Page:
Cambridge Dictionaries online Cambridge Dictionaries online

El diccionario y el tesauro de inglés online más consultados por estudiantes de inglés.

Definición de “change” en inglés

See all translations

change

verb
 
 
/tʃeɪndʒ/
[I or T] to become or make something different, or to exchange something for something else: The company has changed considerably since I joined in 2005. She decided that it was time to change jobs.
[T] MONEY to exchange an amount of money for the same value in another currency: If you're unable to change money before you travel, most international airports will have a bureau de change.change sth into sth Here you'll find the best exchange rate for changing your US dollars into euros.
[T] MONEY to exchange a unit of money for coins or smaller units of paper money that add up to the same value: Could you change this twenty dollar bill for a ten and two fives? Many superstores have change machines where you can change your coins into banknotes.
[T] UK COMMERCE to return something you bought to a store and exchange it for something new, for example because it was damaged or the wrong size. A store changes an item when it agrees to give a customer a new item in exchange for one that is damaged, etc.: Some places won't let you change items without a receipt. The store offered to change the faulty items or refund my money.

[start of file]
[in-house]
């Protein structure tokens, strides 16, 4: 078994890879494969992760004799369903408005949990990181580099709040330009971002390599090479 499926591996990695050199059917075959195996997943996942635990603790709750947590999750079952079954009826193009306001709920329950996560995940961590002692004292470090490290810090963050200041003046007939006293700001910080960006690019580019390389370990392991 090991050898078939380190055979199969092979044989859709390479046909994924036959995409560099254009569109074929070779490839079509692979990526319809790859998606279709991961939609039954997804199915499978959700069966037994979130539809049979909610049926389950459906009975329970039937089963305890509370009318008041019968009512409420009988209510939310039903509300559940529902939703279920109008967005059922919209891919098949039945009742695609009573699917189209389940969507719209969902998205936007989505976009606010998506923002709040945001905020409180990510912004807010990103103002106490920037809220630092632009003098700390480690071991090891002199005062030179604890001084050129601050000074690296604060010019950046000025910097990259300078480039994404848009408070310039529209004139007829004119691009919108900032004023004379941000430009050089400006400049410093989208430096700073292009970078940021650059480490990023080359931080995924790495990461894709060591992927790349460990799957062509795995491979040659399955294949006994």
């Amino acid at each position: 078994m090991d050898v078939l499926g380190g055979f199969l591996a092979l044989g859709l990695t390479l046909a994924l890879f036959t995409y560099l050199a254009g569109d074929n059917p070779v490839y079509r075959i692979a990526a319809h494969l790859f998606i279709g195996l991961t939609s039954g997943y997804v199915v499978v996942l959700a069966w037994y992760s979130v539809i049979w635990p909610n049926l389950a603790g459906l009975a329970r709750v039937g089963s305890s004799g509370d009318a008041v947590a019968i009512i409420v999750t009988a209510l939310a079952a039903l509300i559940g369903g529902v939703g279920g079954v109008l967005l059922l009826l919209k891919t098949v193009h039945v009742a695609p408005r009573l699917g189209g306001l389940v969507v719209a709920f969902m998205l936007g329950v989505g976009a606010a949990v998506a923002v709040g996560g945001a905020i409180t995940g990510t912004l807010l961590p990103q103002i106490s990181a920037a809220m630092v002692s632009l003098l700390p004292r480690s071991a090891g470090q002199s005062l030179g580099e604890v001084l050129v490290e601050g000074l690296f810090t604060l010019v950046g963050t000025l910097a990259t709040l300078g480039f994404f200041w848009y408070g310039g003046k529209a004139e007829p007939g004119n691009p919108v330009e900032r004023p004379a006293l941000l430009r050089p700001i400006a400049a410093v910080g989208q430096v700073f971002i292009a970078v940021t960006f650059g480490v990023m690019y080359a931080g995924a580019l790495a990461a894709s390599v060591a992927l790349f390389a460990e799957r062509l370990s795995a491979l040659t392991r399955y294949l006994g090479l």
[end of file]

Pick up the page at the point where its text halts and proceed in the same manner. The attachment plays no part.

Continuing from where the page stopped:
change hands to pass from one owner to another: More than 30 million shares changed hands in the first hour of business.
(Definition of change verb from the Cambridge Business English Dictionary © Cambridge University Press)
Más sobre la pronunciación de change
Add Cambridge dictionaries to your browser to your website

Definiciones de “change” en otros diccionarios

Palabra del día

exercise

physical activity that you do to make your body strong and healthy

Palabra del día

Byronic, Orwellian and Darwinian: adjectives from names.

by Liz Walter,
April 15, 2015
Becoming an adjective is a strange kind of memorial, but it is often a sign of a person having had real influence on the world. Science is full of examples, from Hippocrates, the Greek medic born around 460 BC, who gave his name to the Hippocratic Oath still used by doctors today,

Aprende más 

bio-inspiration noun

April 13, 2015
the adoption of patterns and structures found in nature for the purposes of engineering, manufacturing, science, etc. The MIT researchers actually aren’t the only robotics team to turn to cheetahs for bio-inspiration.

Aprende más